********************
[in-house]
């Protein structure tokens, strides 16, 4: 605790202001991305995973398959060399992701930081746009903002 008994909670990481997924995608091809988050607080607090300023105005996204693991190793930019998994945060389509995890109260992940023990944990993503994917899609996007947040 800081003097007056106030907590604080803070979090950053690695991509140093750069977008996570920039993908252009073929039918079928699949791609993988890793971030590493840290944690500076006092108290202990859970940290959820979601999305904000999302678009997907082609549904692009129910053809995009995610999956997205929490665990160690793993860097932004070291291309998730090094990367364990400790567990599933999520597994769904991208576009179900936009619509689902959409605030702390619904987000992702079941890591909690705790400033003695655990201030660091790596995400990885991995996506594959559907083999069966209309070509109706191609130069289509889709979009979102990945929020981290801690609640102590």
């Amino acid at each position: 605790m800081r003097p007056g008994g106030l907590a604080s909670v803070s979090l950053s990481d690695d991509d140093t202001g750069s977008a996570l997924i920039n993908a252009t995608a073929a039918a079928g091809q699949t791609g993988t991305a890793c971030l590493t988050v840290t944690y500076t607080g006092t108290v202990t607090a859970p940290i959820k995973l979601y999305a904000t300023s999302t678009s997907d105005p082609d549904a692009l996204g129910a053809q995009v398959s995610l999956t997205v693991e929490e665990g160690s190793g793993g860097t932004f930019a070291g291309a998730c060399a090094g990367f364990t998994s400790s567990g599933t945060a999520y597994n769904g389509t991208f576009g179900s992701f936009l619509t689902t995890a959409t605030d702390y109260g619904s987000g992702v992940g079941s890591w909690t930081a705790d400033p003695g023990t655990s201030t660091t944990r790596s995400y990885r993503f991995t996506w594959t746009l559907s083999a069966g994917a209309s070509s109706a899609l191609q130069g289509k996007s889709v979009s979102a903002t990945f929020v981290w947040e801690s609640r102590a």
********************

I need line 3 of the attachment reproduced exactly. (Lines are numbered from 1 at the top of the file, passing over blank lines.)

């Amino acid at each position: 605790m800081r003097p007056g008994g106030l907590a604080s909670v803070s979090l950053s990481d690695d991509d140093t202001g750069s977008a996570l997924i920039n993908a252009t995608a073929a039918a079928g091809q699949t791609g993988t991305a890793c971030l590493t988050v840290t944690y500076t607080g006092t108290v202990t607090a859970p940290i959820k995973l979601y999305a904000t300023s999302t678009s997907d105005p082609d549904a692009l996204g129910a053809q995009v398959s995610l999956t997205v693991e929490e665990g160690s190793g793993g860097t932004f930019a070291g291309a998730c060399a090094g990367f364990t998994s400790s567990g599933t945060a999520y597994n769904g389509t991208f576009g179900s992701f936009l619509t689902t995890a959409t605030d702390y109260g619904s987000g992702v992940g079941s890591w909690t930081a705790d400033p003695g023990t655990s201030t660091t944990r790596s995400y990885r993503f991995t996506w594959t746009l559907s083999a069966g994917a209309s070509s109706a899609l191609q130069g289509k996007s889709v979009s979102a903002t990945f929020v981290w947040e801690s609640r102590a």